I took the leap and sent PICKLE to a short list of prospective agents that I had connected with at conferences. I'm fortunate to be working with Sara Crowe, who then sold it to Roaring Brook Press.
Our region is large and very active. The community is amazing. Being around such warm and creative people is so fun and inspiring. Lin Oliver calls it "the tribe," and you really get a sense of what that means at events. When I began attending the big summer and winter conferences as part of the SCBWI WWA regional advisory team, my tribe grew even bigger. I keep in touch with friends I've made through SCBWI all over the world through social media. We have a fab new regional advisor team this year, but I'm thrilled to be attending the summer conference as a panelist. It's important to me to attend every chance I can.
I thanked the SCBWI in PICKLE's acknowledgements, because I know I wouldn't be published without this fantastic organization. So, I've gained education, community, focus, confidence, friendships, and a path to publishing I would never have found on my own. I am forever humbled and grateful.
Lee: Do you have any advice to share with other children's book writers and illustrators?
Kim: Hmm, advice is tricky. I believe that everyone has their own path. I thought I was doing it wrong for a long time because my writing process is pretty different than how people advised me that it should be (read: Disorganized. Slow. Crazy). I tried it their way, and it didn't work. I didn't want to quit, so I went back to my way. I implement new ways here and there, but it's stayed basically the same since the beginning.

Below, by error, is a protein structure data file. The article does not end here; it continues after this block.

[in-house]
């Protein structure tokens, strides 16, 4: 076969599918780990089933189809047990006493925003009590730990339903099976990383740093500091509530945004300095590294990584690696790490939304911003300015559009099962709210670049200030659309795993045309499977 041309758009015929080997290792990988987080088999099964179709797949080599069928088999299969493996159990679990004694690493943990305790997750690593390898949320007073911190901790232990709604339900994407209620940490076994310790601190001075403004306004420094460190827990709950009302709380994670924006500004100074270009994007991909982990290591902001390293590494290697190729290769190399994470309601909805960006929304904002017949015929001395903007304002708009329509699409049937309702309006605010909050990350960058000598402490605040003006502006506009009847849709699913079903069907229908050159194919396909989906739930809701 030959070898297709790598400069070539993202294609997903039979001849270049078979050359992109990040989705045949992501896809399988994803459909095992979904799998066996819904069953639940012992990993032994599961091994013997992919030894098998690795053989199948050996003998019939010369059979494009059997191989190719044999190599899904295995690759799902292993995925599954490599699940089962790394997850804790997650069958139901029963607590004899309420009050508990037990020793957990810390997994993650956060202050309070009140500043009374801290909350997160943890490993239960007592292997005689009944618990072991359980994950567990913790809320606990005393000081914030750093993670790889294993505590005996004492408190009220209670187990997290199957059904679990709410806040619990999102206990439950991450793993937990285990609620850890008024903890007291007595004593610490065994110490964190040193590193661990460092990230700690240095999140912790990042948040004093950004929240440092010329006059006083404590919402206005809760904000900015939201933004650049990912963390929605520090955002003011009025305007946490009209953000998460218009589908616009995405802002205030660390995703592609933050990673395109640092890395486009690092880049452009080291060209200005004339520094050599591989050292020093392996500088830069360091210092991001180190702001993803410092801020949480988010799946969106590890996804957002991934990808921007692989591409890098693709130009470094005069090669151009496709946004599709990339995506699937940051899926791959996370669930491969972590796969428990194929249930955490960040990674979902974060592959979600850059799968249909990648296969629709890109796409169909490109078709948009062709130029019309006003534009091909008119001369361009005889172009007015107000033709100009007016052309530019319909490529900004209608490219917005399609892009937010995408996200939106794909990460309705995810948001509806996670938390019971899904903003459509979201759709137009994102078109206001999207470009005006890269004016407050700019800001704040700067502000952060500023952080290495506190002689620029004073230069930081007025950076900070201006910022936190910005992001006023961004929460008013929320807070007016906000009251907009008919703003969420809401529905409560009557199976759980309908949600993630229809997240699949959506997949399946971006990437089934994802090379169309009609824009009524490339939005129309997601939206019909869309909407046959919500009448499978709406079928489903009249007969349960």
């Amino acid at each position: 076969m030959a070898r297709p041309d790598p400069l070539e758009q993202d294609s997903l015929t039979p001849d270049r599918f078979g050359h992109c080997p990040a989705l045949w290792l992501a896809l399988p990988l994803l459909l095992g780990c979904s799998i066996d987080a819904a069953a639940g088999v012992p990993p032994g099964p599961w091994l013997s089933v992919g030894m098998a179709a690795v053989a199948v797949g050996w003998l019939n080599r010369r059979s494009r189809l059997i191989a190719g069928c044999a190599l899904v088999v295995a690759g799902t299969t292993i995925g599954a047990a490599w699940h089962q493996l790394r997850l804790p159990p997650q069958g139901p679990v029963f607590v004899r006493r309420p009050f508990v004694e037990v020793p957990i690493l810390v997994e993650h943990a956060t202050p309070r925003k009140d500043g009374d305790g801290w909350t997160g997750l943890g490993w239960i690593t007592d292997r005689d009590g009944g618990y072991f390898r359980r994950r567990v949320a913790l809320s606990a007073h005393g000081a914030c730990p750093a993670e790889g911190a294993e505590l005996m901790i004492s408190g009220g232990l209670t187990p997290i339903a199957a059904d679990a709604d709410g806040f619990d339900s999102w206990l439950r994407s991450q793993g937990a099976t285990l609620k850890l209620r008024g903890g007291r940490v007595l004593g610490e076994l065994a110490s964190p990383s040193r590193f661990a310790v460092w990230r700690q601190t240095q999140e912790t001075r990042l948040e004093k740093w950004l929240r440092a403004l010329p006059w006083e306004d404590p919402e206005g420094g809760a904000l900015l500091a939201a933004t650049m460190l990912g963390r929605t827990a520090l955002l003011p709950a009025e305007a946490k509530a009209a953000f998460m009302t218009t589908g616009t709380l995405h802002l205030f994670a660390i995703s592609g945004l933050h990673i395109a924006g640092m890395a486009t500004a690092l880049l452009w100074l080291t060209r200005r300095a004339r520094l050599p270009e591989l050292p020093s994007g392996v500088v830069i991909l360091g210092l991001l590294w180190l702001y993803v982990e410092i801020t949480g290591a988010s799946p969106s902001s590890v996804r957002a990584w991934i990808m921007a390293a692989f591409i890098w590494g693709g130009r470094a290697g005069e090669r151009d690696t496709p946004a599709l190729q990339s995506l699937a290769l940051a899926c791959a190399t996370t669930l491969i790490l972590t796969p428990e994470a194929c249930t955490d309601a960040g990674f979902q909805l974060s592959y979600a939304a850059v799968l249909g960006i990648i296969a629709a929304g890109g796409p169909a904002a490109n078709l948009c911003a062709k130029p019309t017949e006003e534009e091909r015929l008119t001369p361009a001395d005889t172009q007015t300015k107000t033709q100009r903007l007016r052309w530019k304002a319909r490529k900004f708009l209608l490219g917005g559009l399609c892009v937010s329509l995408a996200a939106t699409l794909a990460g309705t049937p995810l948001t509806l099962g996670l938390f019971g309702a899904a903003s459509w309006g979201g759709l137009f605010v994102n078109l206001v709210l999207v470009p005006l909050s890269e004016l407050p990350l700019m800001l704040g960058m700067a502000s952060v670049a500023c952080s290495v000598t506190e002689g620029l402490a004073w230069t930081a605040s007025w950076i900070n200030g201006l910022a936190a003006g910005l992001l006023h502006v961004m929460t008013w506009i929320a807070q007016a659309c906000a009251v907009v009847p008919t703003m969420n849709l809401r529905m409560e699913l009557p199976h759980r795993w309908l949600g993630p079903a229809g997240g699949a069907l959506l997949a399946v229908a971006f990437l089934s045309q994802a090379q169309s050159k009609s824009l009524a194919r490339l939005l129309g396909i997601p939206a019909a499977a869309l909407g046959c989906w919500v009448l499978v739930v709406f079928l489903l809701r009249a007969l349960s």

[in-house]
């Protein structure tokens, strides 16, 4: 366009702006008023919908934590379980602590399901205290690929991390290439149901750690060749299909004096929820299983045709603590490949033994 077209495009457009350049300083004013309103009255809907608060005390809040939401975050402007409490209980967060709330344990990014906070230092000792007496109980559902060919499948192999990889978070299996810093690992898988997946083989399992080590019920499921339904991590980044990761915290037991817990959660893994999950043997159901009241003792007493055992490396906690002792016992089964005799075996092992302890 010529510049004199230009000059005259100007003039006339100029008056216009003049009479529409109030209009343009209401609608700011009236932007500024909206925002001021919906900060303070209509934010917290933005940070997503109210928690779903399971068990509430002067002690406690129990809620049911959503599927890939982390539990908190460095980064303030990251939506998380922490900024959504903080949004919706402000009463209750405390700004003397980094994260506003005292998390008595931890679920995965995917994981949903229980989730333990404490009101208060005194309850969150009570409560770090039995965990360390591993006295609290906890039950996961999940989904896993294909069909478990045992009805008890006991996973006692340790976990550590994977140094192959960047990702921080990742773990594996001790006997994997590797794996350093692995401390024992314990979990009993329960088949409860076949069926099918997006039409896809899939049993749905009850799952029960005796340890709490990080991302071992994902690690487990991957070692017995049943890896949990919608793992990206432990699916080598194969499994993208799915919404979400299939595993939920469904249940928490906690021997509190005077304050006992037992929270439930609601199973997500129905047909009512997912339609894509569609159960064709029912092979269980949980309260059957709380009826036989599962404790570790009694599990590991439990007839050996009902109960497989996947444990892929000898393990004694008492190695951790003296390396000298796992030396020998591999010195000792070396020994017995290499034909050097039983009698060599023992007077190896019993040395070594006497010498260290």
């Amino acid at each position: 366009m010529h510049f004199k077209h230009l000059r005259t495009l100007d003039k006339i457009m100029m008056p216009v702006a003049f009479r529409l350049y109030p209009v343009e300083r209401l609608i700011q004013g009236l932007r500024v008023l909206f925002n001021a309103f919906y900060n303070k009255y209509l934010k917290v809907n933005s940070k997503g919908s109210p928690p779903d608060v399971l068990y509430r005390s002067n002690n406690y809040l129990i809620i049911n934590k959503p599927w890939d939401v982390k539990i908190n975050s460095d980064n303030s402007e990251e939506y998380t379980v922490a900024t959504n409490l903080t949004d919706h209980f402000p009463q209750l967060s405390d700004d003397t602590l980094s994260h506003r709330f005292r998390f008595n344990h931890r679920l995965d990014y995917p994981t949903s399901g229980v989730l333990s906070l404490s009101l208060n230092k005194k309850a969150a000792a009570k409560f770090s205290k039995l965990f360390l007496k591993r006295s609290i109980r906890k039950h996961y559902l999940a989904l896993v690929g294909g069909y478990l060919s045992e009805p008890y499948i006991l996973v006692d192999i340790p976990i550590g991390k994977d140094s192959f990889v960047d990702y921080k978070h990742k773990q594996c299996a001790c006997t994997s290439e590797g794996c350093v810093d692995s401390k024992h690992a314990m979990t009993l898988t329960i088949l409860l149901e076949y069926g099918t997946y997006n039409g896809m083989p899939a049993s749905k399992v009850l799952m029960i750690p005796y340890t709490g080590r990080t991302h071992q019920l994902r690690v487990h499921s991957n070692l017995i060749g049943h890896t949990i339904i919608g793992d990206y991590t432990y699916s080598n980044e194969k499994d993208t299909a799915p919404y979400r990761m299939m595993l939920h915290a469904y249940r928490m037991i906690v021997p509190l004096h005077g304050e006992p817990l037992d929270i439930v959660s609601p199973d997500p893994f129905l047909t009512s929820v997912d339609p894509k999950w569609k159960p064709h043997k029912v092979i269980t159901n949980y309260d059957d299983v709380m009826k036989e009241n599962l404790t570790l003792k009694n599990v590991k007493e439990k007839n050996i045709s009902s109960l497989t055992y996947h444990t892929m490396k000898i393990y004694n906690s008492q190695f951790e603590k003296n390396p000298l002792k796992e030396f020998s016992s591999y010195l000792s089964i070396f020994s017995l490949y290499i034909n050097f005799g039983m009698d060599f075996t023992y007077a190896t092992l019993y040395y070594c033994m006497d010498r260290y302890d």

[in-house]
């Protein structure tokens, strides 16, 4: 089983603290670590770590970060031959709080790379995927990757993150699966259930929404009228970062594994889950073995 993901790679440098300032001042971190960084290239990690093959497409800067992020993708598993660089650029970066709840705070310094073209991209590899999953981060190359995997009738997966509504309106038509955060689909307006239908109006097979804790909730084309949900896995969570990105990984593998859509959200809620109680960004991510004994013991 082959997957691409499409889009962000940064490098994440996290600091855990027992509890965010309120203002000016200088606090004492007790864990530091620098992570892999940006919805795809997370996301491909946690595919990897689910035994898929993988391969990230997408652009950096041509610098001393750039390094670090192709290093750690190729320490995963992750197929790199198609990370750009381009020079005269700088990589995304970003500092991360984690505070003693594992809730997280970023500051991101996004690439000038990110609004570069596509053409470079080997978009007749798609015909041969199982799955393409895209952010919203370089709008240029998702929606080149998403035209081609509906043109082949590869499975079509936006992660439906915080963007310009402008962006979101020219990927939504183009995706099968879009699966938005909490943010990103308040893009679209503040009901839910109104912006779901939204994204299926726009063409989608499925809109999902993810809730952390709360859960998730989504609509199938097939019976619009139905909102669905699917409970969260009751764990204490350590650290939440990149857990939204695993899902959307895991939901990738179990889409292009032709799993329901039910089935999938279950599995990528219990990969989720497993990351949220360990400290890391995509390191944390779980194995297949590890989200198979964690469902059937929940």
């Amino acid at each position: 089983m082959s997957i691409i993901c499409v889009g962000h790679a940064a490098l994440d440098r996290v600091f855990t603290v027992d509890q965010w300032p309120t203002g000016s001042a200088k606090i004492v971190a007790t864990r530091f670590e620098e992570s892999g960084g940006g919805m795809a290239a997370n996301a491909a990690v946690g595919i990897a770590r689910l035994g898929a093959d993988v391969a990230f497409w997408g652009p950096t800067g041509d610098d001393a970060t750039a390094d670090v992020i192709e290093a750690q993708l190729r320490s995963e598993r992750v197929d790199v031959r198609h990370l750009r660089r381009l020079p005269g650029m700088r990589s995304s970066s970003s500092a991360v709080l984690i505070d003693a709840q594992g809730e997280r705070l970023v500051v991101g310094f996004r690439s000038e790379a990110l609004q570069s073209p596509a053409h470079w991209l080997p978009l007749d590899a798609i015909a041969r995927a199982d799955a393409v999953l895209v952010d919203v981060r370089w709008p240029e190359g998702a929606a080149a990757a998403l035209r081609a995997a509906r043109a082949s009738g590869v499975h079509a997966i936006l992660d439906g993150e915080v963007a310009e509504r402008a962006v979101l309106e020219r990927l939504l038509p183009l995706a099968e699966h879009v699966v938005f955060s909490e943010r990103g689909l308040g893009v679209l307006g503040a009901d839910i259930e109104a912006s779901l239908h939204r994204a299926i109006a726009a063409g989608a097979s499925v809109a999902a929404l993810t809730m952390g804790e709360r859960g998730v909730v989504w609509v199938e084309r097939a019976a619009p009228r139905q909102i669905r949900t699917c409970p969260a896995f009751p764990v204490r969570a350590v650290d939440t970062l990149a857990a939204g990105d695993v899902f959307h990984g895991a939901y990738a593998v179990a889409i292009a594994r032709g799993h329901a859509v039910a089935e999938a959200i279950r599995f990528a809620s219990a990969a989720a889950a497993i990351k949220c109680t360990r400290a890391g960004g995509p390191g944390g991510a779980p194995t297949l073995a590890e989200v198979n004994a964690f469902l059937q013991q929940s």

I would say to be genuine, patient, and brave, whether you're published yet or not. Give yourself permission to invest the time it takes to find your unique voice and stories and be the best writer (or illustrator) that you can be. Most of the crummy stuff I wrote in those first few years were stories that I thought might be marketable. You can't really write to the market (particularly if you write a bit on the slower side, like me), and I couldn't do my best unless it was a story that I felt needed to be told.
You should feel that your story has a place in the market, but isn't for the market, if that makes sense. Writing a novel takes enough commitment that you need to be as invested as you can be. PICKLE is silly, but it's also a little subversive and about standing up for yourself and finding your own path. It's a common theme, but I knew that nobody else was going to tell it the same way I would. In the past, I wrote stories that I worried that someone else would write and sell before I finished. I didn't really think about that with PICKLE. It's a little weird, and I know it's my own.